Water for the World: Making Every Gallon Count

Posted by Chris Holmes
March 19, 2015
Women Wait to Fill Their Vessels With Water in Nepal

For the 2.5 billion people living without access to sanitation and 748 million without safe drinking water, these challenges mean a life threatened by illness, lost income and malnourishment.

As World Water Day approaches on March 22, I want to take a moment to reflect on an important advance made this year towards improving water and sanitation in developing countries: The Senator Paul Simon Water for the World Act – which supports more targeted, effective and sustainable investments in water, sanitation and hygiene (WASH) programs. It passed unanimously in both houses of Congress and in December 2014 was signed into law by President Obama.

The Act underscores USAID’s commitment to improve and save lives through better WASH services. It also aligns with USAID’s Water and Development Strategy, a focused plan using water programs in developing countries to improve health and fight poverty. Both the Act and the Water Strategy recognize that WASH programs need to be sustainable, designed to have lasting impact over time and after our assistance ends.

Investing in WASH is one of the most effective and efficient choices we can make for global nutrition, child health, education, and empowerment of women. Every gallon of water we make more accessible allows a woman to spend time earning money for her family instead of walking for hours each day to fetch water. Every cup of water we make safer to drink helps another child live past his or her 5th birthday, instead of dying from waterborne illness. Each toilet we build helps another girl spend more time in school when she is menstruating and avoid the risk of sexual assault when she does not have access to safe sanitation facilities.

Already, progress is being made through programs like Sustainable Water and Sanitation in Africa (SUWASA), a project that strengthens WASH in Ethiopia, Kenya, Mozambique, Nigeria, South Sudan, Senegal, Zambia, Uganda and Liberia. SUWASA focuses on building financial sustainability of water utilities in each country through activities like regulatory reform, better pricing and billing, and creating access to commercial financing.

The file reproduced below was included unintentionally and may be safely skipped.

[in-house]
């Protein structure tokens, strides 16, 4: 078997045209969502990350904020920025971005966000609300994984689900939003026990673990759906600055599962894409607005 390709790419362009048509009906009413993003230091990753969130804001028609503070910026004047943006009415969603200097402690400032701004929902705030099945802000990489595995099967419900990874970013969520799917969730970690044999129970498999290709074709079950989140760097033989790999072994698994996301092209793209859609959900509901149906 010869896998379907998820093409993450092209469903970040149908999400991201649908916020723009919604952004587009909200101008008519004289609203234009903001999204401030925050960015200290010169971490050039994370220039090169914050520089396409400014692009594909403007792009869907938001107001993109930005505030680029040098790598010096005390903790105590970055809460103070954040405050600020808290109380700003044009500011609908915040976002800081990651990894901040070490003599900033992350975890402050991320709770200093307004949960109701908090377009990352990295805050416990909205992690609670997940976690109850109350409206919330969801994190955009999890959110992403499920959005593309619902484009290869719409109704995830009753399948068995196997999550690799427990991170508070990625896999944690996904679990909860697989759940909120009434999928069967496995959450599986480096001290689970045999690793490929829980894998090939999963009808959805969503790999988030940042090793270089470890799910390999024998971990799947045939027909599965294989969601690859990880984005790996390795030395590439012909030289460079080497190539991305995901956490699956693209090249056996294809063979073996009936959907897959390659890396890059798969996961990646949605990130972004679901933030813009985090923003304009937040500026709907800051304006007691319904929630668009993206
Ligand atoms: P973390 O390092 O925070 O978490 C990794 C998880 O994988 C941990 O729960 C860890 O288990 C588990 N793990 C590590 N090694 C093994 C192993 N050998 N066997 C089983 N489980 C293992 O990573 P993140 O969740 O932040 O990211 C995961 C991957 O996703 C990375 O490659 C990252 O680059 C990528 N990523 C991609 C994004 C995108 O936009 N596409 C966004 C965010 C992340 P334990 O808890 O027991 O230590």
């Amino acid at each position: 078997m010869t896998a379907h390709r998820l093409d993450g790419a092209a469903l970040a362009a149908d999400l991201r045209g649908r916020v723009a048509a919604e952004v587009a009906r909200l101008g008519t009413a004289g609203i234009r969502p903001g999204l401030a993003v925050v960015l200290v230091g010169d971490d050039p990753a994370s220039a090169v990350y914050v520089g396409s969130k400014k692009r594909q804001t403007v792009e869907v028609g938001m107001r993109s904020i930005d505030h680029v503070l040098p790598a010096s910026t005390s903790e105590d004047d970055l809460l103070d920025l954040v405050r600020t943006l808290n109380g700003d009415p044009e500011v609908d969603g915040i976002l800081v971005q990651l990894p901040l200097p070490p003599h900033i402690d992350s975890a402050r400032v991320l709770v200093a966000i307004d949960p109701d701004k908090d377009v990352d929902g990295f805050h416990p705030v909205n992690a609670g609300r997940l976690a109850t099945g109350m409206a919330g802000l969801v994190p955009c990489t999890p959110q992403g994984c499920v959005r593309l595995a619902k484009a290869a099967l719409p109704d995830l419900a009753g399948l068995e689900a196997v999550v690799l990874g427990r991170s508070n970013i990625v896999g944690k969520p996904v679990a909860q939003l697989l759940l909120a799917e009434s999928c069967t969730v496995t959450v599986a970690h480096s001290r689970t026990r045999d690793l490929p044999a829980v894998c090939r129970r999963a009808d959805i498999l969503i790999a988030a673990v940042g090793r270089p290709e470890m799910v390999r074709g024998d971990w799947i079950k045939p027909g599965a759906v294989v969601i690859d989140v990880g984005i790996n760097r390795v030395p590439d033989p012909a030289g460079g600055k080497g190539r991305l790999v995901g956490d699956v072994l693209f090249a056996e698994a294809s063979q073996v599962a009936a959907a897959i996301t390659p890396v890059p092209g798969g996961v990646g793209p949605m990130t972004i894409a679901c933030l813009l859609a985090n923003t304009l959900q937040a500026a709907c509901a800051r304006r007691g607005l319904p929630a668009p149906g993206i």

In Asia, the USAID Indonesia Urban Water, Sanitation and Hygiene (IUWASH) program  has helped 1.47 million people gain access to safe water supplies and made improved sanitation facilities available to nearly 100,000 more people by supporting local governments. Partnerships have been key to IUWASH’s success. The Government of Indonesia and the private sector have been working together towards getting safe water to those who need it.

Our work to increase access to water and sanitation will reduce enormous suffering. It will protect the dignity of the poorest of the poor. In the 2013 Fiscal Year alone, USAID’s programs around the world helped make sanitation facilities available to nearly 1.3 million people and  improved access to drinking water for more than 3.5 million people.

On World Water Day, we are grateful for Congress’s support to scale our programs and change millions more lives. These efforts are delivering more than just water – they’re delivering health, financial stability, relief, dignity and hope.

About the author: Christian Holmes is USAID’s Global Water Coordinator and Acting Deputy Assistant Administrator in the Bureau for Economic Growth, Education and Environment.

Editor's Note: This entry originally appeared on the USAID Impact Blog.

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Comments

Patrick W.
|
Maryland, USA
March 19, 2015
What people need to do is start making water pipe lines from places that get to much rain to place that don't have enough. Also, you could try making larger reservoirs in places that get to much rain, and pumping the rain water in to them from the sewer systems. Of course you would have to have the water go thought a filtering system before it reached the reservoirs. It would also help stop the flooding in some areas.
Price B.
|
United States
March 20, 2015
I hate the word "sustainable," because it invariably translates to "neo-colonial." What these nations need is large-scale water management infrastructure and desalination plants -- but you won't give those to them, because those projects lead to development and self-sufficiency, and you want those nations poor and dependent. The best hope for the Third World nations, at this point in history, is that China might help them build what they really need.
Dian C.
|
Australia
March 22, 2015
The United Nations warns that the world could suffer a 40 percent shortfall in water by 2030 unless countries dramatically change their use of the resource.

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